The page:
This interview is part of an ongoing series of candidate profiles ahead of the General Election on November 3, 2020. Stay tuned to our Election 2020 page for all of our latest profiles and election coverage.
Join the Santa Barbara Independent for a discussion with the Goleta Union School District Board of Education candidates on Wednesday, September 30, at 5:15 p.m. live on Zoom. Register at independent.com/forum.
Goleta Union School District Board President Sholeh Jahangir is the only incumbent candidate of six vying to keep her seat on the school board. Jahangir is a Goleta local, having gone through Foothill Elementary, La Colina Junior High, and San Marcos High School before attending college at UCLA.
Jahangir had worked as a teacher earlier in life before moving back to Santa Barbara, but even after she moved back to town, she kept close ties to education and her community. She volunteered as the PTA president at her two sons’ schools and sat on various youth sports boards before she was pushed to run for school board and won in 2016. Self-described as “community-oriented,” Jahangir’s track record shows nothing less.
“I am who I am because of great public school teachers,” Jahangir said. “I am who I am because the community around me gave me an opportunity and saw me as a potential. It is my life’s quest to spread that out. I always say that 3,000 students might not know who I am, but 3,000 students’ lives may have been better because I sat on that seat.”
The Independent sat down with Jahangir to talk about her previous four years on the Goleta Union school board and what issues are important to her reelection campaign. The following is a condensed version of the conversation.
As the only incumbent of six candidates running for a seat in the Goleta Union School District (GUSD), can you rehash some of your proudest accomplishments since joining the board in 2016?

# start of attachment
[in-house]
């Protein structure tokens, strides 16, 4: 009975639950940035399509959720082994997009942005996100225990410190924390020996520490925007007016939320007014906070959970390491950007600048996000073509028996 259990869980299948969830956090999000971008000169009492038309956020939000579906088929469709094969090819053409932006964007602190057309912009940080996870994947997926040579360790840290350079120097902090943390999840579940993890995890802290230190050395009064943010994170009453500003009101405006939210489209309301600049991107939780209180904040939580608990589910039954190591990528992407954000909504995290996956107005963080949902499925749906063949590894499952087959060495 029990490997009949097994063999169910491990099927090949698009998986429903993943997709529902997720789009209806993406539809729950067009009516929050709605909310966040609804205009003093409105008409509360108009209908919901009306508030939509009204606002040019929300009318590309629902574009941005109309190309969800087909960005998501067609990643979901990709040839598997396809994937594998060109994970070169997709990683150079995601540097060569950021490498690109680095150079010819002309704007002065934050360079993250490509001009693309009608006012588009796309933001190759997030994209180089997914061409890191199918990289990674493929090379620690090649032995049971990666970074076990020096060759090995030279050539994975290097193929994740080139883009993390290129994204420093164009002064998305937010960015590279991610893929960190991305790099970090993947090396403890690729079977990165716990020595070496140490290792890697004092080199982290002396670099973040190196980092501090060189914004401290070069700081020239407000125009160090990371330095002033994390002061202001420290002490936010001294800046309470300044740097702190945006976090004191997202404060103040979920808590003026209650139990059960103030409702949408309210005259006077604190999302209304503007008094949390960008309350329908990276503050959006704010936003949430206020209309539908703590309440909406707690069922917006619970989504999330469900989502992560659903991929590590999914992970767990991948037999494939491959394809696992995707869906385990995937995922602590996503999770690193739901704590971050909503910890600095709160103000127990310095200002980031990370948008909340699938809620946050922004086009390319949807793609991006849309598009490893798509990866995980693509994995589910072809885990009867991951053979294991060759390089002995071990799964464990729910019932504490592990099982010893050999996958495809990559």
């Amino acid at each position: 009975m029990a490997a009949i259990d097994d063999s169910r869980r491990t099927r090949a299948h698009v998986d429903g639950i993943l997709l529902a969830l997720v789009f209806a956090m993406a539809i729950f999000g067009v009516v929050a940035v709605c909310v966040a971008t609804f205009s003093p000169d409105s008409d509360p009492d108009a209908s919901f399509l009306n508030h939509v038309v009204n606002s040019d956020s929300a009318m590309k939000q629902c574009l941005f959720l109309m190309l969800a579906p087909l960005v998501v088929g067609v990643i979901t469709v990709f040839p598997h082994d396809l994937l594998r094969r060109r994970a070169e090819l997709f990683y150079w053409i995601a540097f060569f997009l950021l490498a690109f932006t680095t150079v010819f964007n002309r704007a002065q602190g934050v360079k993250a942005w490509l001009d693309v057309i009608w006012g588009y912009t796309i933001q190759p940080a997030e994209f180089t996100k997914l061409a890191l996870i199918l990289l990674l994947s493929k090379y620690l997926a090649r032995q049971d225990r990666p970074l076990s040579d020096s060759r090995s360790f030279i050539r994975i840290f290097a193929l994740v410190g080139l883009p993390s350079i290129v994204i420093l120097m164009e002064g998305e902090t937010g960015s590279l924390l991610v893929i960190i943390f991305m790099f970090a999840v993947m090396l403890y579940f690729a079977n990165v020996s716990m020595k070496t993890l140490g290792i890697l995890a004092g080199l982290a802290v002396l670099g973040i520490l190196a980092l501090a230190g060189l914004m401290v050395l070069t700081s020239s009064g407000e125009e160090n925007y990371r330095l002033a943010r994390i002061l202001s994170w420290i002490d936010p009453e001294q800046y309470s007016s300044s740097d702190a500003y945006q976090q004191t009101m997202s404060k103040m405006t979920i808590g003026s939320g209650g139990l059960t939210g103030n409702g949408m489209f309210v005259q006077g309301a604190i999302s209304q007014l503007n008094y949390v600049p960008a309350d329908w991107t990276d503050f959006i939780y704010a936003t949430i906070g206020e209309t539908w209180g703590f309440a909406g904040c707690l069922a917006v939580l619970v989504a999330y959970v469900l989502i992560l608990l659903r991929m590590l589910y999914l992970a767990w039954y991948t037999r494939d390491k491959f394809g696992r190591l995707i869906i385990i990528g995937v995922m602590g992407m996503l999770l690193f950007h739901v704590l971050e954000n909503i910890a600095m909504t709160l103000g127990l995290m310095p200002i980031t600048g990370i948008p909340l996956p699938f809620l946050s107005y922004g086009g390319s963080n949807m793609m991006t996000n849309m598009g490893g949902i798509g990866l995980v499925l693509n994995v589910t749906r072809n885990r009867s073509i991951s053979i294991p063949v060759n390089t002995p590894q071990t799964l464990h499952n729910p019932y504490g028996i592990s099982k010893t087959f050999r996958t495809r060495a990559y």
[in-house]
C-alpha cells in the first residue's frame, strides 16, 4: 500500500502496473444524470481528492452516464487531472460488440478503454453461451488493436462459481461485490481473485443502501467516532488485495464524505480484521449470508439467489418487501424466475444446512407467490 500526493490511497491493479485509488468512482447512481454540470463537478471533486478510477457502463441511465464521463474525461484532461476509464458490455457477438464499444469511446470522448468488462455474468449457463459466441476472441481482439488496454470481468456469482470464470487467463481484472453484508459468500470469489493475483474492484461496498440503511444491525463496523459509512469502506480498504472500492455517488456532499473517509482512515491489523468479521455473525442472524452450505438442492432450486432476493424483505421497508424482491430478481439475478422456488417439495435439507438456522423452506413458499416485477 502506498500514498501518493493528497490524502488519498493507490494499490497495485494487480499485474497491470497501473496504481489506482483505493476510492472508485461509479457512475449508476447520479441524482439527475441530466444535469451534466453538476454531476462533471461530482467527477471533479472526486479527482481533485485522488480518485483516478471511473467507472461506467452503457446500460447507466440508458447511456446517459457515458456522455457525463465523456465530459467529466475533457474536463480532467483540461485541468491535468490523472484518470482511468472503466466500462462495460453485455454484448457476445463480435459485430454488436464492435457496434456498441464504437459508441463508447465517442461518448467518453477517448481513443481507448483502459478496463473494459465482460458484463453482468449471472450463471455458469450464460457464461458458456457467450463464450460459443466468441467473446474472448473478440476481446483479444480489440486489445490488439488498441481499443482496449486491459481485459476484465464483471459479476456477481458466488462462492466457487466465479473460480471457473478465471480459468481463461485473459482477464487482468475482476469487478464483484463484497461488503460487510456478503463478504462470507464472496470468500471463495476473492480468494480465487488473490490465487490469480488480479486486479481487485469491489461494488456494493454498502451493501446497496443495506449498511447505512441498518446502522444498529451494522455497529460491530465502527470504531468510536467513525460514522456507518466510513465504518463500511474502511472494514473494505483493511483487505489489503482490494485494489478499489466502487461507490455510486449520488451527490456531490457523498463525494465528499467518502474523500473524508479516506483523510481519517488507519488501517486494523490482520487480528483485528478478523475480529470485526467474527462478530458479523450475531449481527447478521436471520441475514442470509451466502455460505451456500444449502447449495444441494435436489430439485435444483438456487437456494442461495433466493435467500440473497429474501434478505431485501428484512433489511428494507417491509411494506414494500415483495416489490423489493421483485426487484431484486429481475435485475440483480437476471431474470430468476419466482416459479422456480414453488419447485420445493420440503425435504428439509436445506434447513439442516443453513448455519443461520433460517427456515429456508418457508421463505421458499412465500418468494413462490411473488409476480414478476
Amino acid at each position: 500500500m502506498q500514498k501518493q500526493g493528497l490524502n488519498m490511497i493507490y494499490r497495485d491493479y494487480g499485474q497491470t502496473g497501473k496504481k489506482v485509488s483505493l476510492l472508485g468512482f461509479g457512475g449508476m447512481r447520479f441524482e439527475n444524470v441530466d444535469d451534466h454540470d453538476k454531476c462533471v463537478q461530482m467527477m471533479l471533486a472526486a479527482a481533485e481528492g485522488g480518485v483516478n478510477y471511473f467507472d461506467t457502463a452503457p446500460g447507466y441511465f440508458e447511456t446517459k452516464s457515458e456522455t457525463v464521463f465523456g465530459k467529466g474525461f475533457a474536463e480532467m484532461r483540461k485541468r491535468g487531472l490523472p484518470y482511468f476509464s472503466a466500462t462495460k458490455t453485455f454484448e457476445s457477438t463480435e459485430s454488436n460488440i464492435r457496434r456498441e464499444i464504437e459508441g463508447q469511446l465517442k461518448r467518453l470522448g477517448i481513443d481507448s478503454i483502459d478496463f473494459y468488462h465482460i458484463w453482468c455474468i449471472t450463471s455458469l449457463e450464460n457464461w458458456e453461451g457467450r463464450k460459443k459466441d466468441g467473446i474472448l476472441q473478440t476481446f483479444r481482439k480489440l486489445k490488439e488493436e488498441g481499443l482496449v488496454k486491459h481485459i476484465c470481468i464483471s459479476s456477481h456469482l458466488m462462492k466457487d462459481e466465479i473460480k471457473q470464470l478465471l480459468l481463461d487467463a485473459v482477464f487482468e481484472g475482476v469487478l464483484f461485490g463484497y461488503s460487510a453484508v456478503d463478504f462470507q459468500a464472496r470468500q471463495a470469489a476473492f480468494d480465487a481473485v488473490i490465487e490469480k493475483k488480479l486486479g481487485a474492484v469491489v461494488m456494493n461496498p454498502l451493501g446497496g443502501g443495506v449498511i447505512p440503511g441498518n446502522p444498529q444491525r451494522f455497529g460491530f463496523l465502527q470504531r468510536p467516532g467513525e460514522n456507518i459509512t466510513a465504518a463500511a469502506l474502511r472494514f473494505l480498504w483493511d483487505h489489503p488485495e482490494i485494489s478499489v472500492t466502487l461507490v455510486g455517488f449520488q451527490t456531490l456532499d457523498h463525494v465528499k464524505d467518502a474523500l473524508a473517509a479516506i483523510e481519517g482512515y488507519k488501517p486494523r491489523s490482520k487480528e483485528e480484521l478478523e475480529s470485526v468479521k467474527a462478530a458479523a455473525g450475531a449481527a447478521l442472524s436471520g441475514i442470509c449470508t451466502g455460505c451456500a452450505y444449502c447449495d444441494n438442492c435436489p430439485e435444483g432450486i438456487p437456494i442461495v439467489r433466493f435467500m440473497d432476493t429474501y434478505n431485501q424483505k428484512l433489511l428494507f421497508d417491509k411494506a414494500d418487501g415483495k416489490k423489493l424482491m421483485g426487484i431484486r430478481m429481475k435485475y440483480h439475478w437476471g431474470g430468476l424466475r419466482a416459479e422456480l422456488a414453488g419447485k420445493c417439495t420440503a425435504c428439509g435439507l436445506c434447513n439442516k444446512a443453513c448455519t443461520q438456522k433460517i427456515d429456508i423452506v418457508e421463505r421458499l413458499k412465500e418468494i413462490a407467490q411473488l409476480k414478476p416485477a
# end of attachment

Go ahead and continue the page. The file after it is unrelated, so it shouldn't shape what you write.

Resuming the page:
Actually, like six months into getting there, our superintendent retired, so I was part of the team that got to hire our new superintendent, Dr. Donna Lewis. She came in from the Bay Area with a different perspective, and I think she brought in a lot of exciting styles to Goleta. She really wanted us to invest in a facilities master plan. Our facilities are old and needed some refurbishment.
We went in and studied each site and brought in experts in the community and parents and teachers and asked: If we could create the school of the future, what would that look like? What would be in that facility? We took all of that data and input, and the board adopted this really amazing master plan that tells us that we’re going to put the environment first; we’re going to bring in solar; we’re going to try to do groundswells; we’re going to build classrooms like the modern workforce that could be adaptable to different seating arrangements or building breakout spaces. Now, from that, we are going to work on a bond to help with the most dire needs first, which are our infrastructure…. This is something that I am so proud of, because we are the first in the county to be doing this.